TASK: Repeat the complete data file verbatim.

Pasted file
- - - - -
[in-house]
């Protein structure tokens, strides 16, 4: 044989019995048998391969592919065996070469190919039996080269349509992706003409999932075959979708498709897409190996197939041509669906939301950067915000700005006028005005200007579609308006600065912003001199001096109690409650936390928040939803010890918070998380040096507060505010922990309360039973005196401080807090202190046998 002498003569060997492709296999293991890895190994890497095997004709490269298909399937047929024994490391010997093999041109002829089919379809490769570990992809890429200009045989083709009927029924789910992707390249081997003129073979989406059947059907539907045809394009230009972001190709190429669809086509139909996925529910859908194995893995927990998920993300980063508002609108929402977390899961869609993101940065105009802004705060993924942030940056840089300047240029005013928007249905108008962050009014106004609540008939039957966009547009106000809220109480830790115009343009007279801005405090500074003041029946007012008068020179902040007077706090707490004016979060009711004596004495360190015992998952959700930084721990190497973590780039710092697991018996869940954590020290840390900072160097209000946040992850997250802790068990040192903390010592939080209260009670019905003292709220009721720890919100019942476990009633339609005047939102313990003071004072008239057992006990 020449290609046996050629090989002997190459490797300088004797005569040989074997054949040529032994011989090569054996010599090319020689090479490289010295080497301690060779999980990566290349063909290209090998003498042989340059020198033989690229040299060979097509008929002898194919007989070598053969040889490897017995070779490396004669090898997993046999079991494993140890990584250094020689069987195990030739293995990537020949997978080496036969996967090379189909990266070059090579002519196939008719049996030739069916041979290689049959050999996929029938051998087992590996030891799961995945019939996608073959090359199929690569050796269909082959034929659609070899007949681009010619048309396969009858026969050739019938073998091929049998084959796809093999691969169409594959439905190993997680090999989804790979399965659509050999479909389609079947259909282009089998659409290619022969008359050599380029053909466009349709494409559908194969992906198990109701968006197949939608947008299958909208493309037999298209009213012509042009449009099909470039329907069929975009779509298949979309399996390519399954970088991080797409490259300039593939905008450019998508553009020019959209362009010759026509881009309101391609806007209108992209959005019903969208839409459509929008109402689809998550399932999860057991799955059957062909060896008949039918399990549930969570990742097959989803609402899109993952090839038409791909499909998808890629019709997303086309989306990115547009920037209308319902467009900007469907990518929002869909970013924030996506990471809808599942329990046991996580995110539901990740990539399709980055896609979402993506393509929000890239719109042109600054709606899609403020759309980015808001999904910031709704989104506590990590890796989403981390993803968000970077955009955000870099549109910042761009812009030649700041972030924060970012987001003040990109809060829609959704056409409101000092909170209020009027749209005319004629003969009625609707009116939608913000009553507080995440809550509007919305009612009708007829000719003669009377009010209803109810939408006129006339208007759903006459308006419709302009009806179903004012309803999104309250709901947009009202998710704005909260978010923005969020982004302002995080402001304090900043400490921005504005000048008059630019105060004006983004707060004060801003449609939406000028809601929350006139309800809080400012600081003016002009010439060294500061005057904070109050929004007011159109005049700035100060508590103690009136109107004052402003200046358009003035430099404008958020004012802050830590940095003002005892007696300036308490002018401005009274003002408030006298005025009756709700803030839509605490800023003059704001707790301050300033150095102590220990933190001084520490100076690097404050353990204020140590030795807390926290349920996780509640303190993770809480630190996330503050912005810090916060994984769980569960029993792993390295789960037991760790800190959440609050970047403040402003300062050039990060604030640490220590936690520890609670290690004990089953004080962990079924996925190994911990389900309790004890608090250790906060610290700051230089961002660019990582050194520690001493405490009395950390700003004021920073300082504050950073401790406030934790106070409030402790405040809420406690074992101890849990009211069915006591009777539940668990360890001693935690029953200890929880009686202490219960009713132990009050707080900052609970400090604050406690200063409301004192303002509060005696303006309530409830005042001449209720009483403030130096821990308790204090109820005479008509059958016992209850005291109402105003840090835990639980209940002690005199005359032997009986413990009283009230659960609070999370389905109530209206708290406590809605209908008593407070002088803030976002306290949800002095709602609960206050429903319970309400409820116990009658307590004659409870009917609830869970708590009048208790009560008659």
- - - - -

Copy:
[in-house]
């Protein structure tokens, strides 16, 4: 044989019995048998391969592919065996070469190919039996080269349509992706003409999932075959979708498709897409190996197939041509669906939301950067915000700005006028005005200007579609308006600065912003001199001096109690409650936390928040939803010890918070998380040096507060505010922990309360039973005196401080807090202190046998 002498003569060997492709296999293991890895190994890497095997004709490269298909399937047929024994490391010997093999041109002829089919379809490769570990992809890429200009045989083709009927029924789910992707390249081997003129073979989406059947059907539907045809394009230009972001190709190429669809086509139909996925529910859908194995893995927990998920993300980063508002609108929402977390899961869609993101940065105009802004705060993924942030940056840089300047240029005013928007249905108008962050009014106004609540008939039957966009547009106000809220109480830790115009343009007279801005405090500074003041029946007012008068020179902040007077706090707490004016979060009711004596004495360190015992998952959700930084721990190497973590780039710092697991018996869940954590020290840390900072160097209000946040992850997250802790068990040192903390010592939080209260009670019905003292709220009721720890919100019942476990009633339609005047939102313990003071004072008239057992006990 020449290609046996050629090989002997190459490797300088004797005569040989074997054949040529032994011989090569054996010599090319020689090479490289010295080497301690060779999980990566290349063909290209090998003498042989340059020198033989690229040299060979097509008929002898194919007989070598053969040889490897017995070779490396004669090898997993046999079991494993140890990584250094020689069987195990030739293995990537020949997978080496036969996967090379189909990266070059090579002519196939008719049996030739069916041979290689049959050999996929029938051998087992590996030891799961995945019939996608073959090359199929690569050796269909082959034929659609070899007949681009010619048309396969009858026969050739019938073998091929049998084959796809093999691969169409594959439905190993997680090999989804790979399965659509050999479909389609079947259909282009089998659409290619022969008359050599380029053909466009349709494409559908194969992906198990109701968006197949939608947008299958909208493309037999298209009213012509042009449009099909470039329907069929975009779509298949979309399996390519399954970088991080797409490259300039593939905008450019998508553009020019959209362009010759026509881009309101391609806007209108992209959005019903969208839409459509929008109402689809998550399932999860057991799955059957062909060896008949039918399990549930969570990742097959989803609402899109993952090839038409791909499909998808890629019709997303086309989306990115547009920037209308319902467009900007469907990518929002869909970013924030996506990471809808599942329990046991996580995110539901990740990539399709980055896609979402993506393509929000890239719109042109600054709606899609403020759309980015808001999904910031709704989104506590990590890796989403981390993803968000970077955009955000870099549109910042761009812009030649700041972030924060970012987001003040990109809060829609959704056409409101000092909170209020009027749209005319004629003969009625609707009116939608913000009553507080995440809550509007919305009612009708007829000719003669009377009010209803109810939408006129006339208007759903006459308006419709302009009806179903004012309803999104309250709901947009009202998710704005909260978010923005969020982004302002995080402001304090900043400490921005504005000048008059630019105060004006983004707060004060801003449609939406000028809601929350006139309800809080400012600081003016002009010439060294500061005057904070109050929004007011159109005049700035100060508590103690009136109107004052402003200046358009003035430099404008958020004012802050830590940095003002005892007696300036308490002018401005009274003002408030006298005025009756709700803030839509605490800023003059704001707790301050300033150095102590220990933190001084520490100076690097404050353990204020140590030795807390926290349920996780509640303190993770809480630190996330503050912005810090916060994984769980569960029993792993390295789960037991760790800190959440609050970047403040402003300062050039990060604030640490220590936690520890609670290690004990089953004080962990079924996925190994911990389900309790004890608090250790906060610290700051230089961002660019990582050194520690001493405490009395950390700003004021920073300082504050950073401790406030934790106070409030402790405040809420406690074992101890849990009211069915006591009777539940668990360890001693935690029953200890929880009686202490219960009713132990009050707080900052609970400090604050406690200063409301004192303002509060005696303006309530409830005042001449209720009483403030130096821990308790204090109820005479008509059958016992209850005291109402105003840090835990639980209940002690005199005359032997009986413990009283009230659960609070999370389905109530209206708290406590809605209908008593407070002088803030976002306290949800002095709602609960206050429903319970309400409820116990009658307590004659409870009917609830869970708590009048208790009560008659």